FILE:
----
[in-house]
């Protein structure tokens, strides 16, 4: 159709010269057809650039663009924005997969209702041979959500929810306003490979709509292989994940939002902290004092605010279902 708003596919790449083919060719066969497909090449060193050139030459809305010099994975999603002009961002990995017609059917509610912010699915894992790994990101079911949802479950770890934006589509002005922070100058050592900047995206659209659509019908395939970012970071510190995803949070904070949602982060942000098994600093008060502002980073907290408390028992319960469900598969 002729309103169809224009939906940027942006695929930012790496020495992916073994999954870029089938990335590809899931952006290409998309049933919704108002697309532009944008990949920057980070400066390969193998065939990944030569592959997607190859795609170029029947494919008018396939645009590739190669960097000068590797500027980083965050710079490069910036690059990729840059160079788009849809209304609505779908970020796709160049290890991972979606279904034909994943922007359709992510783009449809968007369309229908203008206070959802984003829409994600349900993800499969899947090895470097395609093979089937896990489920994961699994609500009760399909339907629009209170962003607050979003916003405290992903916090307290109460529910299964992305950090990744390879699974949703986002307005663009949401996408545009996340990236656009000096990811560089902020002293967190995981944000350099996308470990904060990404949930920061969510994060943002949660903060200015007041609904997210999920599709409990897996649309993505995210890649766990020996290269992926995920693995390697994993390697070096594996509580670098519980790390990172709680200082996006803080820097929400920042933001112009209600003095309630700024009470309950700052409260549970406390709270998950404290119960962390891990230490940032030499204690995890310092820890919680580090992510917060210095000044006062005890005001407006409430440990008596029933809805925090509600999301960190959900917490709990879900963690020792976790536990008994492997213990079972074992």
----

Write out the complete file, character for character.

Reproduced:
[in-house]
């Protein structure tokens, strides 16, 4: 159709010269057809650039663009924005997969209702041979959500929810306003490979709509292989994940939002902290004092605010279902 708003596919790449083919060719066969497909090449060193050139030459809305010099994975999603002009961002990995017609059917509610912010699915894992790994990101079911949802479950770890934006589509002005922070100058050592900047995206659209659509019908395939970012970071510190995803949070904070949602982060942000098994600093008060502002980073907290408390028992319960469900598969 002729309103169809224009939906940027942006695929930012790496020495992916073994999954870029089938990335590809899931952006290409998309049933919704108002697309532009944008990949920057980070400066390969193998065939990944030569592959997607190859795609170029029947494919008018396939645009590739190669960097000068590797500027980083965050710079490069910036690059990729840059160079788009849809209304609505779908970020796709160049290890991972979606279904034909994943922007359709992510783009449809968007369309229908203008206070959802984003829409994600349900993800499969899947090895470097395609093979089937896990489920994961699994609500009760399909339907629009209170962003607050979003916003405290992903916090307290109460529910299964992305950090990744390879699974949703986002307005663009949401996408545009996340990236656009000096990811560089902020002293967190995981944000350099996308470990904060990404949930920061969510994060943002949660903060200015007041609904997210999920599709409990897996649309993505995210890649766990020996290269992926995920693995390697994993390697070096594996509580670098519980790390990172709680200082996006803080820097929400920042933001112009209600003095309630700024009470309950700052409260549970406390709270998950404290119960962390891990230490940032030499204690995890310092820890919680580090992510917060210095000044006062005890005001407006409430440990008596029933809805925090509600999301960190959900917490709990879900963690020792976790536990008994492997213990079972074992």